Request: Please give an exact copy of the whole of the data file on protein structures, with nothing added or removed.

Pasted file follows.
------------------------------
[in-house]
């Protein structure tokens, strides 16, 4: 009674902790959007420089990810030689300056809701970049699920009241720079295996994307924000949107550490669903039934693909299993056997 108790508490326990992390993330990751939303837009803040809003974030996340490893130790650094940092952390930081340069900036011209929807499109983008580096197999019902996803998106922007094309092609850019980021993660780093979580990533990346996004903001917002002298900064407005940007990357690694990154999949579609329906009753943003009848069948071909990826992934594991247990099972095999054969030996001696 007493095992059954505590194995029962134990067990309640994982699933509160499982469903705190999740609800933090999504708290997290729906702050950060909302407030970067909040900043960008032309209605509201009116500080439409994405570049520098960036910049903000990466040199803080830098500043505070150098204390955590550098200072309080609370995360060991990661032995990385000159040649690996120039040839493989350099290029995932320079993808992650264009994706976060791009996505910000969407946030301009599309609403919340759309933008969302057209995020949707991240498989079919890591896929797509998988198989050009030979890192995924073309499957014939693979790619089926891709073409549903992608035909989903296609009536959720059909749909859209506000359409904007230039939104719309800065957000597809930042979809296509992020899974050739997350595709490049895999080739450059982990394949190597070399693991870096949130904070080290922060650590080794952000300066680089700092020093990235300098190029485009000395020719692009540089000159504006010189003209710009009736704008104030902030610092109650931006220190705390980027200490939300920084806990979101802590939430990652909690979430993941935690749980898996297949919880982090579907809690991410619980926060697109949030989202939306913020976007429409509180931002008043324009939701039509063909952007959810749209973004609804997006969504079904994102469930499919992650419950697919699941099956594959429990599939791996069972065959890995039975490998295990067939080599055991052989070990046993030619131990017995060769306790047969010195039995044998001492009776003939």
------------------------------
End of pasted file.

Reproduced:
[in-house]
């Protein structure tokens, strides 16, 4: 009674902790959007420089990810030689300056809701970049699920009241720079295996994307924000949107550490669903039934693909299993056997 108790508490326990992390993330990751939303837009803040809003974030996340490893130790650094940092952390930081340069900036011209929807499109983008580096197999019902996803998106922007094309092609850019980021993660780093979580990533990346996004903001917002002298900064407005940007990357690694990154999949579609329906009753943003009848069948071909990826992934594991247990099972095999054969030996001696 007493095992059954505590194995029962134990067990309640994982699933509160499982469903705190999740609800933090999504708290997290729906702050950060909302407030970067909040900043960008032309209605509201009116500080439409994405570049520098960036910049903000990466040199803080830098500043505070150098204390955590550098200072309080609370995360060991990661032995990385000159040649690996120039040839493989350099290029995932320079993808992650264009994706976060791009996505910000969407946030301009599309609403919340759309933008969302057209995020949707991240498989079919890591896929797509998988198989050009030979890192995924073309499957014939693979790619089926891709073409549903992608035909989903296609009536959720059909749909859209506000359409904007230039939104719309800065957000597809930042979809296509992020899974050739997350595709490049895999080739450059982990394949190597070399693991870096949130904070080290922060650590080794952000300066680089700092020093990235300098190029485009000395020719692009540089000159504006010189003209710009009736704008104030902030610092109650931006220190705390980027200490939300920084806990979101802590939430990652909690979430993941935690749980898996297949919880982090579907809690991410619980926060697109949030989202939306913020976007429409509180931002008043324009939701039509063909952007959810749209973004609804997006969504079904994102469930499919992650419950697919699941099956594959429990599939791996069972065959890995039975490998295990067939080599055991052989070990046993030619131990017995060769306790047969010195039995044998001492009776003939």